Polyphenolic compound catechins ((-)-epigallocatechin gallate (EGCG), (-)-epicatechin gallate (ECG) and (-)-epigallocatechin (EGC)) from green tea were evaluated for their ability to inhibit influenza virus replication in cell culture and for potentially direct virucidal effect.
Among the test compounds, the EGCG and ECG were found to be potent inhibitors of influenza virus replication in MDCK cell culture and this effect was observed in all influenza virus subtypes tested, including A/H1N1, A/H3N2 and B virus.
The 50% effective inhibition concentration (EC50) of EGCG, ECG, and EGC for influenza A virus were 22-28, 22-40 and 309-318 microM, respectively. EGCG and ECG exhibited hemagglutination inhibition activity, EGCG being more effective. However, the sensitivity in hemagglutination inhibition was widely different among three different subtypes of influenza viruses tested. Quantitative RT-PCR analysis revealed that, at high concentration, EGCG and ECG also suppressed viral RNA synthesis in MDCK cells whereas EGC failed to show similar effect. Similarly, EGCG and ECG inhibited the neuraminidase activity more effectively than the EGC. The results show that the 3-galloyl group of catechin skeleton plays an important role on the observed antiviral activity, whereas the 5'-OH at the trihydroxy benzyl moiety at 2-position plays a minor role.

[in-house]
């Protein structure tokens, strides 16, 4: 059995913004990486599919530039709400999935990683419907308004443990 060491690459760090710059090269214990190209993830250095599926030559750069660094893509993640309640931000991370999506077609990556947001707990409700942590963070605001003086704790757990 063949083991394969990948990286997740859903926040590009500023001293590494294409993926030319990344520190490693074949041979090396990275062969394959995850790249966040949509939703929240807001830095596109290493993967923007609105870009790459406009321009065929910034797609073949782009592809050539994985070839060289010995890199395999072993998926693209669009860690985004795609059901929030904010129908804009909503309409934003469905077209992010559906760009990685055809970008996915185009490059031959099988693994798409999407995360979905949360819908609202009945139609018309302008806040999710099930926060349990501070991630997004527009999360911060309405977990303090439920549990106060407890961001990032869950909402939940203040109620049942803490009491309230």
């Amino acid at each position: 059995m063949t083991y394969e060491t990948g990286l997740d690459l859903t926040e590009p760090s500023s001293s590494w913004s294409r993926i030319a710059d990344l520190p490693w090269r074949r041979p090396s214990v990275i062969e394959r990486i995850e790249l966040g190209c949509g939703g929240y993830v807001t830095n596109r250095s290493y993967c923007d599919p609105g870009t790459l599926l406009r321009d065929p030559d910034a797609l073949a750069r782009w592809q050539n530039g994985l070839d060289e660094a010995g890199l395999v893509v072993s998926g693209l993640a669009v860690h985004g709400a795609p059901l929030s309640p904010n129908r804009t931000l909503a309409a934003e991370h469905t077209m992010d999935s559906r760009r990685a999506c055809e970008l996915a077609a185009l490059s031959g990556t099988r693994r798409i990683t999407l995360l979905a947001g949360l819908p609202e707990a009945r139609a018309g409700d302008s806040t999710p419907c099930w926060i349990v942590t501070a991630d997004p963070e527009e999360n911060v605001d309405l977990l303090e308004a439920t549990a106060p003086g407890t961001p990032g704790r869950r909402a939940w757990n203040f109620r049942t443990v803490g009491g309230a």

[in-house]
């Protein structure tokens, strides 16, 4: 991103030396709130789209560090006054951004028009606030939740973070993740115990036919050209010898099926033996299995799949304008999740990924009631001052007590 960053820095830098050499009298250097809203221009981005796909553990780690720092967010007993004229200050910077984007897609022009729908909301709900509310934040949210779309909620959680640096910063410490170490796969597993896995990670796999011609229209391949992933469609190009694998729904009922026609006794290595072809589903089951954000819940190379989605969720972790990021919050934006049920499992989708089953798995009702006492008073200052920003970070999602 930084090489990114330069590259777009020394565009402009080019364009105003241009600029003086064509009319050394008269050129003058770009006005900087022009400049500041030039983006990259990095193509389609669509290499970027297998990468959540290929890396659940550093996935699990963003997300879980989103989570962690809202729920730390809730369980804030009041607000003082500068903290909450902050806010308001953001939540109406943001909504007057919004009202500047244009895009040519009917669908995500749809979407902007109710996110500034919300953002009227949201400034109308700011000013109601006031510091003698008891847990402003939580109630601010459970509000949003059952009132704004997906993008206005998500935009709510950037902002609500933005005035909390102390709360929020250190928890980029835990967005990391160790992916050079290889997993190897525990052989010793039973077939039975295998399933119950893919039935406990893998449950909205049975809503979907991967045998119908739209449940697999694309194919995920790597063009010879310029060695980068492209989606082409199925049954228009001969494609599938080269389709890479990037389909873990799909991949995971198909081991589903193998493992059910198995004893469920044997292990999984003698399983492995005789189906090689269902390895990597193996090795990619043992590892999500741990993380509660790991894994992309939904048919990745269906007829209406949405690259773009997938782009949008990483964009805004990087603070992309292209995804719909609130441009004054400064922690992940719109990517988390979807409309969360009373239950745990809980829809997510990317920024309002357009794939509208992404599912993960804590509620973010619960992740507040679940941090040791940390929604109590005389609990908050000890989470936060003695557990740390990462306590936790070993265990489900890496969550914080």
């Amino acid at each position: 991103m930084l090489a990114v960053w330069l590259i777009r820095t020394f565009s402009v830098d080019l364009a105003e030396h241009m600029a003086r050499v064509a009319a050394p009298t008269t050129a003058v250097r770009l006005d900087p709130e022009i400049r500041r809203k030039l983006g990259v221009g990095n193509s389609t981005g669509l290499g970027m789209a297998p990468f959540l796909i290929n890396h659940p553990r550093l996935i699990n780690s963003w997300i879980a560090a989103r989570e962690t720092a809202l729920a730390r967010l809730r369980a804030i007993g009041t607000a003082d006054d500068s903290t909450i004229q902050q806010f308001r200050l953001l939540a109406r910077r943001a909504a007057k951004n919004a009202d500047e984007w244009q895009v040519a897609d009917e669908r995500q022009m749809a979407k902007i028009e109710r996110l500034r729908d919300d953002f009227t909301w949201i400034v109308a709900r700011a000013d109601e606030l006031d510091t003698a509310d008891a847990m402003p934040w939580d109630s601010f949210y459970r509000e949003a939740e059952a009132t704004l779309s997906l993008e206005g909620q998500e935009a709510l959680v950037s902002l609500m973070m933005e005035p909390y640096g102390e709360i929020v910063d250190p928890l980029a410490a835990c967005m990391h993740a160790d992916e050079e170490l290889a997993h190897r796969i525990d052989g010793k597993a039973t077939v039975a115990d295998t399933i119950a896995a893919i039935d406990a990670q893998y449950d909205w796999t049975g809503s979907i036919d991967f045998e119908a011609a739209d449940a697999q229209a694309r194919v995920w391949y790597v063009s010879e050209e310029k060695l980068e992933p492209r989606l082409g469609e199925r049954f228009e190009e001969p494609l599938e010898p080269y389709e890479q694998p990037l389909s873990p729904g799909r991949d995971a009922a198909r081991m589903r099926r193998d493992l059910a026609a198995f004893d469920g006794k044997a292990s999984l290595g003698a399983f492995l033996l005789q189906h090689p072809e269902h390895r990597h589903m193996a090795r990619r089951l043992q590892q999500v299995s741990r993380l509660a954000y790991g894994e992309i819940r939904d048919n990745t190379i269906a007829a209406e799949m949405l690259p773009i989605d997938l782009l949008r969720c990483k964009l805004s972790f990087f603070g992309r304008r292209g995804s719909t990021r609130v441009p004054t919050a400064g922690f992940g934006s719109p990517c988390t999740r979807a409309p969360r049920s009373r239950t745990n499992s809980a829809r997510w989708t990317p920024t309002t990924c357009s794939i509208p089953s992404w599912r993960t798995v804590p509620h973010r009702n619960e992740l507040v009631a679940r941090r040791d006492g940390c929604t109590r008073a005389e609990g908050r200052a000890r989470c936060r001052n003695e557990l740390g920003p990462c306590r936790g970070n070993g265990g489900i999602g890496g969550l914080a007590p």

The results, along with the HA type-specific effect, suggest that the antiviral effect of catechins on influenza virus is mediated not only by specific interaction with HA, but altering the physical properties of viral membrane.
Green tea catechins have been reported to inhibit proteases involved in cancer metastasis and infection by influenza virus and HIV. To date there are no effective anti-adenoviral therapies. Consequently, we studied the effect of green tea catechins, and particularly the predominant component, epigallocatechin-3-gallate (EGCG), on adenovirus infection and the viral protease adenain, in cell culture.
Adding EGCG (100 microM) to the medium of infected cells reduced virus yield by two orders of magnitude, giving and IC(50) of 25 microM and a therapeutic index of 22 in Hep2 cells. The agent was the most effective when added to the cells during the transition from the early to the late phase of viral infection suggesting that EGCG inhibits one or more late steps in virus infection. One of these steps appears to be virus assembly because the titer of infectious virus and the production of physical particles was much more affected than the synthesis of virus proteins. Another step might be the maturation cleavages carried out by adenain. Of the four catechins tested on adenain, EGCG was the most inhibitory with an IC(50) of 109 microM, compared with an IC(50) of 714 microM for PCMB, a standard cysteine protease inhibitor. EGCG and different green teas inactivated purified adenovirions with IC(50) of 250 and 245-3095, respectively.
We conclude that the anti-adenoviral activity of EGCG manifests itself through several mechanisms, both outside and inside the cell, but at effective drug concentrations well above that reported in the serum of green tea drinkers.
Song JM, Lee KH, Seong BL. Antiviral effect of catechins in green tea on influenza virus. Antiviral Res. 2005 Nov;68(2):66-74. Epub 2005 Aug 9.
Department of Biotechnology, College of Engineering, Yonsei University, 134, Shinchon-dong, Seodaemun-gu, Seoul 120-749, South Korea.
Weber JM, Ruzindana-Umunyana A, Imbeault L, Sircar S. Inhibition of adenovirus infection and adenain by green tea catechins. Antiviral Res. 2003 Apr;58(2):167-73.
Departement de Microbiologie et d'Infectiologie, Faculte de Medecine, Universite de Sherbrooke, Que, Sherbrooke, Canada J1H 5N4. firstname.lastname@example.org